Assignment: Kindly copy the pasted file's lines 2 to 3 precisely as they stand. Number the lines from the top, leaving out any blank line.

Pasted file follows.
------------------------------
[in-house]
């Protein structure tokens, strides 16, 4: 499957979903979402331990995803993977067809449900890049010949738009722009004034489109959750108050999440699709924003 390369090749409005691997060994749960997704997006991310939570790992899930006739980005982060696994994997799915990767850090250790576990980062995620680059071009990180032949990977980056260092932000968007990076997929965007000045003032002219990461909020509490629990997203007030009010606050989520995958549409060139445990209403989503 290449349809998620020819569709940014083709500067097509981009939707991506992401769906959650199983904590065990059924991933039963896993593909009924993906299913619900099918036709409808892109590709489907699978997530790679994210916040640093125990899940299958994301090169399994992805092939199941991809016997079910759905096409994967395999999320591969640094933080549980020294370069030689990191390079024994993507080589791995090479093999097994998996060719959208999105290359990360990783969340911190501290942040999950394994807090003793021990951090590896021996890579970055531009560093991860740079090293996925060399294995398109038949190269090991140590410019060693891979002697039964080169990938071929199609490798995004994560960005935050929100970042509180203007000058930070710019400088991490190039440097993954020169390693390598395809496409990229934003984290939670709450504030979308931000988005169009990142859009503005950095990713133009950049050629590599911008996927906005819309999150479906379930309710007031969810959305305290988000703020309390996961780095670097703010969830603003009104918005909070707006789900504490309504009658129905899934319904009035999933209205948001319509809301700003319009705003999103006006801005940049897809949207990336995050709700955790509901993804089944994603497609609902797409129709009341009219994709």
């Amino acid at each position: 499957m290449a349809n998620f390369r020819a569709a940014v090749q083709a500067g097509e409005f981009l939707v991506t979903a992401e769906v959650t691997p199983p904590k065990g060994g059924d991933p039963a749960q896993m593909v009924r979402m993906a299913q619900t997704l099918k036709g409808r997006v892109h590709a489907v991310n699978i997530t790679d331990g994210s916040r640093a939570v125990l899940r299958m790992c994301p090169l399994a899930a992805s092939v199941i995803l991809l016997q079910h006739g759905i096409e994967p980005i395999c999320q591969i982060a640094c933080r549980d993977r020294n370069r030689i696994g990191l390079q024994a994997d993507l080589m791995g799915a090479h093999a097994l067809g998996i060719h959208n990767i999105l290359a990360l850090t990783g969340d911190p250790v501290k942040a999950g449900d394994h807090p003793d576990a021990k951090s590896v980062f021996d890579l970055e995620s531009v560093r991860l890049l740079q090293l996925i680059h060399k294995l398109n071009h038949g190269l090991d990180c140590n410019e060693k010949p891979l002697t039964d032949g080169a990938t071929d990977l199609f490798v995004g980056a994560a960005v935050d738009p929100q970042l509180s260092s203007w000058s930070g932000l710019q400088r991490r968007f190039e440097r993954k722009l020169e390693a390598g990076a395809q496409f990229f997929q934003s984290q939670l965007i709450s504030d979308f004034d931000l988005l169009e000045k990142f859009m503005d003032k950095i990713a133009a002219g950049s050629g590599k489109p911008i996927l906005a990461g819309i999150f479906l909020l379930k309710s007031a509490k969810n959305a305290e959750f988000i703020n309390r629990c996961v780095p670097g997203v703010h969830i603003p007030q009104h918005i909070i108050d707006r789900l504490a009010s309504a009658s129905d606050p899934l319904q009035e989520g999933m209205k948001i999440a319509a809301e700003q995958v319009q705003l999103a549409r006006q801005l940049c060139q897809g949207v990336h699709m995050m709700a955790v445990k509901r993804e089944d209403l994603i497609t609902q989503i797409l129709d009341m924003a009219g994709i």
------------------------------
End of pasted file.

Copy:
């Protein structure tokens, strides 16, 4: 499957979903979402331990995803993977067809449900890049010949738009722009004034489109959750108050999440699709924003 390369090749409005691997060994749960997704997006991310939570790992899930006739980005982060696994994997799915990767850090250790576990980062995620680059071009990180032949990977980056260092932000968007990076997929965007000045003032002219990461909020509490629990997203007030009010606050989520995958549409060139445990209403989503 290449349809998620020819569709940014083709500067097509981009939707991506992401769906959650199983904590065990059924991933039963896993593909009924993906299913619900099918036709409808892109590709489907699978997530790679994210916040640093125990899940299958994301090169399994992805092939199941991809016997079910759905096409994967395999999320591969640094933080549980020294370069030689990191390079024994993507080589791995090479093999097994998996060719959208999105290359990360990783969340911190501290942040999950394994807090003793021990951090590896021996890579970055531009560093991860740079090293996925060399294995398109038949190269090991140590410019060693891979002697039964080169990938071929199609490798995004994560960005935050929100970042509180203007000058930070710019400088991490190039440097993954020169390693390598395809496409990229934003984290939670709450504030979308931000988005169009990142859009503005950095990713133009950049050629590599911008996927906005819309999150479906379930309710007031969810959305305290988000703020309390996961780095670097703010969830603003009104918005909070707006789900504490309504009658129905899934319904009035999933209205948001319509809301700003319009705003999103006006801005940049897809949207990336995050709700955790509901993804089944994603497609609902797409129709009341009219994709």
């Amino acid at each position: 499957m290449a349809n998620f390369r020819a569709a940014v090749q083709a500067g097509e409005f981009l939707v991506t979903a992401e769906v959650t691997p199983p904590k065990g060994g059924d991933p039963a749960q896993m593909v009924r979402m993906a299913q619900t997704l099918k036709g409808r997006v892109h590709a489907v991310n699978i997530t790679d331990g994210s916040r640093a939570v125990l899940r299958m790992c994301p090169l399994a899930a992805s092939v199941i995803l991809l016997q079910h006739g759905i096409e994967p980005i395999c999320q591969i982060a640094c933080r549980d993977r020294n370069r030689i696994g990191l390079q024994a994997d993507l080589m791995g799915a090479h093999a097994l067809g998996i060719h959208n990767i999105l290359a990360l850090t990783g969340d911190p250790v501290k942040a999950g449900d394994h807090p003793d576990a021990k951090s590896v980062f021996d890579l970055e995620s531009v560093r991860l890049l740079q090293l996925i680059h060399k294995l398109n071009h038949g190269l090991d990180c140590n410019e060693k010949p891979l002697t039964d032949g080169a990938t071929d990977l199609f490798v995004g980056a994560a960005v935050d738009p929100q970042l509180s260092s203007w000058s930070g932000l710019q400088r991490r968007f190039e440097r993954k722009l020169e390693a390598g990076a395809q496409f990229f997929q934003s984290q939670l965007i709450s504030d979308f004034d931000l988005l169009e000045k990142f859009m503005d003032k950095i990713a133009a002219g950049s050629g590599k489109p911008i996927l906005a990461g819309i999150f479906l909020l379930k309710s007031a509490k969810n959305a305290e959750f988000i703020n309390r629990c996961v780095p670097g997203v703010h969830i603003p007030q009104h918005i909070i108050d707006r789900l504490a009010s309504a009658s129905d606050p899934l319904q009035e989520g999933m209205k948001i999440a319509a809301e700003q995958v319009q705003l999103a549409r006006q801005l940049c060139q897809g949207v990336h699709m995050m709700a955790v445990k509901r993804e089944d209403l994603i497609t609902q989503i797409l129709d009341m924003a009219g994709i």